Living in Southern California, I love to watch the sunset over the Pacific Ocean. Sometimes when it appears that there might be an especially nice sunset, my husband will drive me down to the beach in the late afternoon. We’ll sit on the grass for an hour or so and observe God’s handiwork in motion. I’ve found that a few clouds make for the most beautiful sunsets. As the sun sinks down on the horizon, it shoots out golden beams of light that make the clouds look iridescent. The effect is spellbinding as scarlet, amber, pink, lavender, and golden skies shine down on a sparkling blue-green sea. Sometimes it just takes my breath away. When I see these spectacular displays, I am reminded that this earth (as magnificent as it sometimes may be) is only a vague shadow of the beauty of heaven. How beyond expression must the grandeur and excellence of heaven be! We will be clothed with life straight from God’s throne! We will shine with more beauty than the most exquisite sunset! Are we seeking to prepare ourselves for God’s dressing room, or are we consumed with the meager rags of this earth?
No biblical command to be thin
Now, I’m going to say something that may seem rather surprising. You know, I’ve read the Bible straight through many times, and I’ve never found any Scripture that commands or even commends thinness! Think of that. I don’t believe that there is any verse in either the Old or New Testament that encourages Christians to be thin or states that being thin is a mark of godliness.
An eternal makeover
The kind of beauty that God desires for you is found in 1 Peter 3:4: “… the imperishable quality of a gentle and quiet spirit.” It is called the “fruit of the Spirit” (the results of the Holy Spirit’s work in your life) in Galatians 5:22-23: “love, joy peace, patience, kindness, goodness, faithfulness, gentleness, self-control.” The excellent woman in Proverbs 31 is known for her industry, wisdom, strength, confidence, generosity, courage, knowledge, optimism, and kindness. Since we’ve already looked at the beginning of verse 30, let’s see the way the verse ends: “Charm is deceitful and beauty is vain, but a woman who fears the Lord, she shall be praised.” The fear of the Lord is a defining characteristic of a godly woman. A woman who fears the Lord will be growing in all of the qualities listed above. But what does it mean to “fear” God?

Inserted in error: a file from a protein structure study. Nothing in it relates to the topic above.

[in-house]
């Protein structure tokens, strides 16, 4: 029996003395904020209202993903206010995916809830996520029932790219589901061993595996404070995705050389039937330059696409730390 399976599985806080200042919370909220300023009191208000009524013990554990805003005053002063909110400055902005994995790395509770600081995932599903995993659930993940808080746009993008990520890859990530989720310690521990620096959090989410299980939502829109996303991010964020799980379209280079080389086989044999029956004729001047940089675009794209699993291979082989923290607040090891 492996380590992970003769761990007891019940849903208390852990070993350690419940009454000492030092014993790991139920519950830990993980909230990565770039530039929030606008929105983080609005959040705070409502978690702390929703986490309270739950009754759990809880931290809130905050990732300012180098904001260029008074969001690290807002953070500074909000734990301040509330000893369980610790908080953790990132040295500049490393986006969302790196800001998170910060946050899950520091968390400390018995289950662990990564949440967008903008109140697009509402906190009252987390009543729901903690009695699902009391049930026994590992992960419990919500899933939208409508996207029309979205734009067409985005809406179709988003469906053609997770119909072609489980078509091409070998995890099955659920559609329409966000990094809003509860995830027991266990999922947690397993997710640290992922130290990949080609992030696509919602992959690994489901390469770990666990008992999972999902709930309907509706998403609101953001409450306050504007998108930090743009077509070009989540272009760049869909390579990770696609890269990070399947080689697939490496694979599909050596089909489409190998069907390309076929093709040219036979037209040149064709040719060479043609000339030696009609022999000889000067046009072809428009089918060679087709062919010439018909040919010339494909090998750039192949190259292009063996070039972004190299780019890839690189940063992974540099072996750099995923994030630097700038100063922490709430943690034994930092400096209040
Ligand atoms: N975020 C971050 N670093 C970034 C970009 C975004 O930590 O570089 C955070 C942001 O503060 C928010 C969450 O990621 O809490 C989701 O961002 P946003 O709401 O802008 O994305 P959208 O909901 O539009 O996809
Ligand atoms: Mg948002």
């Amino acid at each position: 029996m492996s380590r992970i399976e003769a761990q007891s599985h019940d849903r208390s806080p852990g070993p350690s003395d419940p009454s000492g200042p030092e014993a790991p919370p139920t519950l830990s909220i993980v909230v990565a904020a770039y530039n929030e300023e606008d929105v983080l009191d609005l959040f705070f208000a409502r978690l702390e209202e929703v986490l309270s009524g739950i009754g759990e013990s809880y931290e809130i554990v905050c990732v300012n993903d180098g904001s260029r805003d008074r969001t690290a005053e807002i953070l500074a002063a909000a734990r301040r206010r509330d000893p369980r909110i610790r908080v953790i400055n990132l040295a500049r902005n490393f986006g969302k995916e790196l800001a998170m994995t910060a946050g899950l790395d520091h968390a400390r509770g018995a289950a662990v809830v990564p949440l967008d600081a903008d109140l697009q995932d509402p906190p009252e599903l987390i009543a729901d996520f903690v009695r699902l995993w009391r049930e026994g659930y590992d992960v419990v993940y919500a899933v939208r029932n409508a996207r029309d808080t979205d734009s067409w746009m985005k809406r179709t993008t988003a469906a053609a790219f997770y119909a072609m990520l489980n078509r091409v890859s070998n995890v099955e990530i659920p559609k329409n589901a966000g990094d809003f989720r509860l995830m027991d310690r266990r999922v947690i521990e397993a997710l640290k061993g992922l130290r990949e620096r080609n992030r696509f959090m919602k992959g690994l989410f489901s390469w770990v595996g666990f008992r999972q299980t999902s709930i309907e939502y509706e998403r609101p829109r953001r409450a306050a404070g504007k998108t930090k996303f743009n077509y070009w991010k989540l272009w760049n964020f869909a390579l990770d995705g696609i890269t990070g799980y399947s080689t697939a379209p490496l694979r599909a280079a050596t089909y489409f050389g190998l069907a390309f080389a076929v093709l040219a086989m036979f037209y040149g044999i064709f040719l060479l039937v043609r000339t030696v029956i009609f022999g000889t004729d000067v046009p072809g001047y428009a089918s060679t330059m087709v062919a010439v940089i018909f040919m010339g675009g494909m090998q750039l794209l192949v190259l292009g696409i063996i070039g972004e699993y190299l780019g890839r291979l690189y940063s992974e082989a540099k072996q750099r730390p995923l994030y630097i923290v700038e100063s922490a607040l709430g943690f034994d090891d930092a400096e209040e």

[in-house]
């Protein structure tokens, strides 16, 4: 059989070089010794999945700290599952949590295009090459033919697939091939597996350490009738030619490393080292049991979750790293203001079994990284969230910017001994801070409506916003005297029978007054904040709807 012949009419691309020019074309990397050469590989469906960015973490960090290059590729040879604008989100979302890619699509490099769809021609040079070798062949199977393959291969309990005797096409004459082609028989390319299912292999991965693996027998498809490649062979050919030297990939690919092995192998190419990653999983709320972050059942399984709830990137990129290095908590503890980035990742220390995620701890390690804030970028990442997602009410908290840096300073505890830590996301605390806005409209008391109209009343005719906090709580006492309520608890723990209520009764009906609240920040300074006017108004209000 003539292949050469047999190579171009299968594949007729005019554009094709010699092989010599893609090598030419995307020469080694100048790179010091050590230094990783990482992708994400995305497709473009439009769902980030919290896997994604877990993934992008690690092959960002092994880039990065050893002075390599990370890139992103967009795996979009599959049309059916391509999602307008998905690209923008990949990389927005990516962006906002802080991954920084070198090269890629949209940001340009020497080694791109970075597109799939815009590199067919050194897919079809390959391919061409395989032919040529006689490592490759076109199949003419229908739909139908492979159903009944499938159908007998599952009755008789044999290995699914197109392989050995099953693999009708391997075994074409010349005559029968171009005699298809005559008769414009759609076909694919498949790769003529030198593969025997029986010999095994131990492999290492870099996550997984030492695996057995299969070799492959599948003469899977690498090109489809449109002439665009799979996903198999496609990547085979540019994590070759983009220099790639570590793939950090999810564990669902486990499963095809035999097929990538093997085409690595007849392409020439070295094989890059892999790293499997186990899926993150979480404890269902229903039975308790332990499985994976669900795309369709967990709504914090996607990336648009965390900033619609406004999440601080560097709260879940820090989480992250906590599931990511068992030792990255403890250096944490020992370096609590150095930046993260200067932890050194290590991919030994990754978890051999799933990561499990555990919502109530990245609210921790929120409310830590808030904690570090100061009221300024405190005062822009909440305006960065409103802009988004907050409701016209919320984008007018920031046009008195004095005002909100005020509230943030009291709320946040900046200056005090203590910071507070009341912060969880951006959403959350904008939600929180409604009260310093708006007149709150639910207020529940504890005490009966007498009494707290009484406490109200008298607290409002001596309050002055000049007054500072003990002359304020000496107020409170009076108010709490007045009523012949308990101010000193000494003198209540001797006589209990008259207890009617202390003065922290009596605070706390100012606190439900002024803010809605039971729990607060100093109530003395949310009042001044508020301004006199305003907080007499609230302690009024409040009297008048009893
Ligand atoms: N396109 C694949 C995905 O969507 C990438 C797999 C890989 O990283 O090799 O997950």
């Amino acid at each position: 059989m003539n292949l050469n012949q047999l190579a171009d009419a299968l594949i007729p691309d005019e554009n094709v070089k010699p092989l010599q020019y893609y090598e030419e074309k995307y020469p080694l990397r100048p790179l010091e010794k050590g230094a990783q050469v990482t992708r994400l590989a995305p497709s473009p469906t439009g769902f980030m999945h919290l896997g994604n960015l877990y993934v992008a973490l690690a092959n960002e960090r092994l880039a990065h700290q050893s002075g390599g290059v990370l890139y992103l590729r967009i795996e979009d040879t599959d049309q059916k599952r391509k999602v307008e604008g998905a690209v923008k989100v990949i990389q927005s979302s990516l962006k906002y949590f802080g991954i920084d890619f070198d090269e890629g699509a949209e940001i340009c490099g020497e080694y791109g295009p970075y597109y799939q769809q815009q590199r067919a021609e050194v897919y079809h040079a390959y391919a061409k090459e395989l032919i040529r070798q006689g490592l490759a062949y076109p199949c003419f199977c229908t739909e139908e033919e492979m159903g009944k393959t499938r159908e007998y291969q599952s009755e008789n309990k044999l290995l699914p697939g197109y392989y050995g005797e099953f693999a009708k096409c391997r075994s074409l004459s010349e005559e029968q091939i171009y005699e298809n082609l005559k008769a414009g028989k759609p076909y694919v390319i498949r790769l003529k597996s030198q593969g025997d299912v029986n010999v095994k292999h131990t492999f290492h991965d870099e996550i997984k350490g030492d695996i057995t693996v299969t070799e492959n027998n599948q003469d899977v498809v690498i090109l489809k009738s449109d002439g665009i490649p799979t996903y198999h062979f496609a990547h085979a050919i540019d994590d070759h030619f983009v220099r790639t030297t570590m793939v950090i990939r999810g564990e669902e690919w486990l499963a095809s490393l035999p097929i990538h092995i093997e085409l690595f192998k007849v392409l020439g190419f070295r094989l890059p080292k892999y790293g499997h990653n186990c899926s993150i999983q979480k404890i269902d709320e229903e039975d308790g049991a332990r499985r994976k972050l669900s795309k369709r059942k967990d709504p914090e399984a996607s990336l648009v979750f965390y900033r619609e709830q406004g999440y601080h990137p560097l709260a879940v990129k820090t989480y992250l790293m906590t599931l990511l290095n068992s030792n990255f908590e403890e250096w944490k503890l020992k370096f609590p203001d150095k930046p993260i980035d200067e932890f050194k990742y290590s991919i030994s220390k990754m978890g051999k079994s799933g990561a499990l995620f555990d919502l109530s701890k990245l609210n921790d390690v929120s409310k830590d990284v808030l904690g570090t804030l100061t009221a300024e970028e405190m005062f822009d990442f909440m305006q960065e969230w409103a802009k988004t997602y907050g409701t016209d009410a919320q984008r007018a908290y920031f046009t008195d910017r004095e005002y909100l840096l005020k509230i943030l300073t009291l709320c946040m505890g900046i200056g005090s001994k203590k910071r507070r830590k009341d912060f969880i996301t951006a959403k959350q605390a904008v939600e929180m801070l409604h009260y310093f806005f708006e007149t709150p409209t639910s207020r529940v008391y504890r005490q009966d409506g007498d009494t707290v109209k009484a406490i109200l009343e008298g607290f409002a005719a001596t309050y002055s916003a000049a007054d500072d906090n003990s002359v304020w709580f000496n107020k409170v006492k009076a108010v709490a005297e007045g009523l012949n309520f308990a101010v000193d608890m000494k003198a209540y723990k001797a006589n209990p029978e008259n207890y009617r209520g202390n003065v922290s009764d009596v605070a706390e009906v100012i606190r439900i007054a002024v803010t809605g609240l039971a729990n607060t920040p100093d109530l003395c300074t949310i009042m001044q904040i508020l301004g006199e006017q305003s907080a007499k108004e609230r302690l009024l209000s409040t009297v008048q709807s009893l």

Charles Spurgeon taught the true meaning of this concept when he preached in London more than 100 years ago:
Blessed is the man whose heart is filled with that holy fear which inclines his steps in the way of God’s commandments, inclines his heart to seek after God, and inclines his whole soul to enter into fellowship with God, that he may be acquainted with Him, and be at peace. What is this fear of God? I answer, first, it is a sense of awe of His greatness. Have you never felt this sacred awe stealing insensibly over your spirit, hushing, and calming you, and bowing you down before the Lord? It will come, sometimes, in the consideration of the great works of nature. Gazing upon the vast expanse of waters—looking up to the innumerable stars, examining the wing of an insect, and seeing there the matchless skill of God displayed in the minute; or standing in a thunderstorm, watching, as best you can, the flashes of lightning, and listening to the thunder of Jehovah’s voice, have you not often shrunk into yourself, and said, “Great God, how terrible art Thou!”—not afraid, but full of delight like a child who rejoices to see his father’s wealth, his father’s wisdom, his father’s power—happy and at home, but feeling oh, so little! We are less than nothing, we are all but annihilated in the presence of the great eternal, infinite, invisible All-in-all (emphasis added).
Remember what the Lord Jesus taught: “Seek first His kingdom and His righteousness…” (Matthew 6:33). Then, let that encouragement spur you on to the pursuit of the inner, godly characteristics that He desires for you. Remember that He is in the process of changing you—a process that will find its completion when you are beautifully robed in His glory in heaven. Don’t settle for a mere 15-pound weight loss or even the good but temporary establishment of healthy eating habits. Submit yourself to His work in your life—rejoice in it like a “child who rejoices to see his father’s wealth, his father’s wisdom, his father’s power”!
Adapted excerpt from Love to Eat, Hate to Eat by Elyse Fitzpatrick. Copyright © 2005 by Elyse Fitzpatrick. Published by Harvest House Publishers, Eugene, OR. Used by Permission.